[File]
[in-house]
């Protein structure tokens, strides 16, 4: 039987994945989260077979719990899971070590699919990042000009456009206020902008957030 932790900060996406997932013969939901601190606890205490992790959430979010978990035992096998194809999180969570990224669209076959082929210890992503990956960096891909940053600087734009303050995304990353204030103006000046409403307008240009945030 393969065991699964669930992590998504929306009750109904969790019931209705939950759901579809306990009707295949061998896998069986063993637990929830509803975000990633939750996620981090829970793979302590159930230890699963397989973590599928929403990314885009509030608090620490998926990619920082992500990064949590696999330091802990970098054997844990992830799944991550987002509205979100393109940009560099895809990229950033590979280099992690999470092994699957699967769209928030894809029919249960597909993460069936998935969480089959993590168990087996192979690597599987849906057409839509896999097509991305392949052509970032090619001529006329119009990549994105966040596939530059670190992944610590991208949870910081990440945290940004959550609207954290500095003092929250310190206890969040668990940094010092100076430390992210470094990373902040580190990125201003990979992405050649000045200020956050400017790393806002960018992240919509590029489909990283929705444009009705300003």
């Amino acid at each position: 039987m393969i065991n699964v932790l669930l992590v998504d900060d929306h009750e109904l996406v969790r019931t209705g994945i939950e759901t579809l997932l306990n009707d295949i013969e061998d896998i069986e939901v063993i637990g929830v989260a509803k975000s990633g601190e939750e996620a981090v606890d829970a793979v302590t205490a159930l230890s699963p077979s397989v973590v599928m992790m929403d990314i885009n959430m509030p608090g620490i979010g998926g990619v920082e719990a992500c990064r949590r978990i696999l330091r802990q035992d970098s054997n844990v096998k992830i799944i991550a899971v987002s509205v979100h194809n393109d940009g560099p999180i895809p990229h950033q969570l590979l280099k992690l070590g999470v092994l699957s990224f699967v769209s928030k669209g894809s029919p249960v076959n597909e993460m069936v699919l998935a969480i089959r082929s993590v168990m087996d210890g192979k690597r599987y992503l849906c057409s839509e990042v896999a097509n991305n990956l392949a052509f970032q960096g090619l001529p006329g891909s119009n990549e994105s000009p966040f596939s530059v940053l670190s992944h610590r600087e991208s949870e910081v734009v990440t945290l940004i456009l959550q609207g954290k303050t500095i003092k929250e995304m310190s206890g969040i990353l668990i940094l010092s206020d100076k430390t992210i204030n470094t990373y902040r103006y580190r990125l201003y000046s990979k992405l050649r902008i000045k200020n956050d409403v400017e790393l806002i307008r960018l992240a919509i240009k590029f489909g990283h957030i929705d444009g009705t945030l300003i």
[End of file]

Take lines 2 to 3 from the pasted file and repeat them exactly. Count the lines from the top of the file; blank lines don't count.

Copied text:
């Protein structure tokens, strides 16, 4: 039987994945989260077979719990899971070590699919990042000009456009206020902008957030 932790900060996406997932013969939901601190606890205490992790959430979010978990035992096998194809999180969570990224669209076959082929210890992503990956960096891909940053600087734009303050995304990353204030103006000046409403307008240009945030 393969065991699964669930992590998504929306009750109904969790019931209705939950759901579809306990009707295949061998896998069986063993637990929830509803975000990633939750996620981090829970793979302590159930230890699963397989973590599928929403990314885009509030608090620490998926990619920082992500990064949590696999330091802990970098054997844990992830799944991550987002509205979100393109940009560099895809990229950033590979280099992690999470092994699957699967769209928030894809029919249960597909993460069936998935969480089959993590168990087996192979690597599987849906057409839509896999097509991305392949052509970032090619001529006329119009990549994105966040596939530059670190992944610590991208949870910081990440945290940004959550609207954290500095003092929250310190206890969040668990940094010092100076430390992210470094990373902040580190990125201003990979992405050649000045200020956050400017790393806002960018992240919509590029489909990283929705444009009705300003």
């Amino acid at each position: 039987m393969i065991n699964v932790l669930l992590v998504d900060d929306h009750e109904l996406v969790r019931t209705g994945i939950e759901t579809l997932l306990n009707d295949i013969e061998d896998i069986e939901v063993i637990g929830v989260a509803k975000s990633g601190e939750e996620a981090v606890d829970a793979v302590t205490a159930l230890s699963p077979s397989v973590v599928m992790m929403d990314i885009n959430m509030p608090g620490i979010g998926g990619v920082e719990a992500c990064r949590r978990i696999l330091r802990q035992d970098s054997n844990v096998k992830i799944i991550a899971v987002s509205v979100h194809n393109d940009g560099p999180i895809p990229h950033q969570l590979l280099k992690l070590g999470v092994l699957s990224f699967v769209s928030k669209g894809s029919p249960v076959n597909e993460m069936v699919l998935a969480i089959r082929s993590v168990m087996d210890g192979k690597r599987y992503l849906c057409s839509e990042v896999a097509n991305n990956l392949a052509f970032q960096g090619l001529p006329g891909s119009n990549e994105s000009p966040f596939s530059v940053l670190s992944h610590r600087e991208s949870e910081v734009v990440t945290l940004i456009l959550q609207g954290k303050t500095i003092k929250e995304m310190s206890g969040i990353l668990i940094l010092s206020d100076k430390t992210i204030n470094t990373y902040r103006y580190r990125l201003y000046s990979k992405l050649r902008i000045k200020n956050d409403v400017e790393l806002i307008r960018l992240a919509i240009k590029f489909g990283h957030i929705d444009g009705t945030l300003i």